But, Inspector makes the job easier. It automates the detection of unknown issues. You no longer need to manually check the status of your apps or await reports from users. If something does go wrong, you’ll receive a notification in real-time. And after each release, you stay informed about the impact of the latest code changes.

If your code fires an exception, but you don’t want to block the execution, you can report the error to Inspector for personal monitoring:

try {
    // Your dangerous external call here...
} catch (GuzzleException $exception) {
    $inspector->reportException($exception)
}

Conclusion

When a customer reports that something isn’t working, it forces you to drop whatever you are doing and try to reproduce the scenario. You then have to recapture and reanalyze the logs in your toolset.

Getting an accurate picture of what’s happening in your code can require hours or even days. Inspector makes a massive difference in your efficiency, productivity, and customer happiness because it allows you to avoid this scenario.

Try Inspector for free and as long as you want

To let everyone interested try this new solution, Inspector offers a free tier with up to 30,000 monthly transactions. And it’s not a limited trial. So, you and your team can get familiar with Inspector without the pressure of a deadline.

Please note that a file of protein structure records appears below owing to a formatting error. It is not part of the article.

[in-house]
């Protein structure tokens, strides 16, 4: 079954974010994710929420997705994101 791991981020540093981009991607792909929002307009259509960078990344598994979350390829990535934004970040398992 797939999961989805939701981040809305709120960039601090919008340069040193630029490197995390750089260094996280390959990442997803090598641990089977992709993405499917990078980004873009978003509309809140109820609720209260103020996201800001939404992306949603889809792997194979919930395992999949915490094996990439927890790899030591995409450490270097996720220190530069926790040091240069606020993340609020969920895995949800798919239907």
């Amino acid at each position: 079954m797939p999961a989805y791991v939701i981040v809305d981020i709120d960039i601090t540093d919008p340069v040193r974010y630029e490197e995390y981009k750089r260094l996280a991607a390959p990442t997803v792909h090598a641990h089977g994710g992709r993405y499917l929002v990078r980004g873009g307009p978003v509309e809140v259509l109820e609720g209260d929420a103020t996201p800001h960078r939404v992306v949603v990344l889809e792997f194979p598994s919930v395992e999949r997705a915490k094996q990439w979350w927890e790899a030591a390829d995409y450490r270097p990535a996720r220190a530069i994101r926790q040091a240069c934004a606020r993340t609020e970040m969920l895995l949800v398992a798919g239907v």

Create your account

I hope you will try and enjoy the Inspector experience.

If you found this article helpful please share it with others who could benefit from using a monitoring tool like Inspector.

Join the “Scalable Applications” community

If you want to learn more about scaling up your application, join Scalable Applications. It’s an international community of professional developers sharing strategies and experiences for building scalable systems.

Join us now

Related Posts

Logging Database Queries with Eloquent ORM and Laravel – Fast Tips

Having a more clear understanding of what your application really does during its execution is an increasing necessity. Logging the raw database queries generated by your preferred ORM is one of the most common needs to be more aware of what is happening behind the scenes. More and more abstraction layers are becoming available in

Laravel Http Client Overview and Monitoring

Laravel HTTP client was introduced starting from version 10 of the framework, and then also made available in all previous versions. It stands out as a powerful tool for making HTTP requests and handling responses from external services. This article will delve into the technical foundations of the Laravel HTTP client, its motivations, and how

Laravel Form Request and Data Validation Tutorial

In this article I will talk about Laravel Form Request to send data from your application frontend to the backend. In web applications, data is usually sent via HTML forms: the data entered by the user into the browser is sent to the server and stored in the database eventually. Laravel makes it extremely simple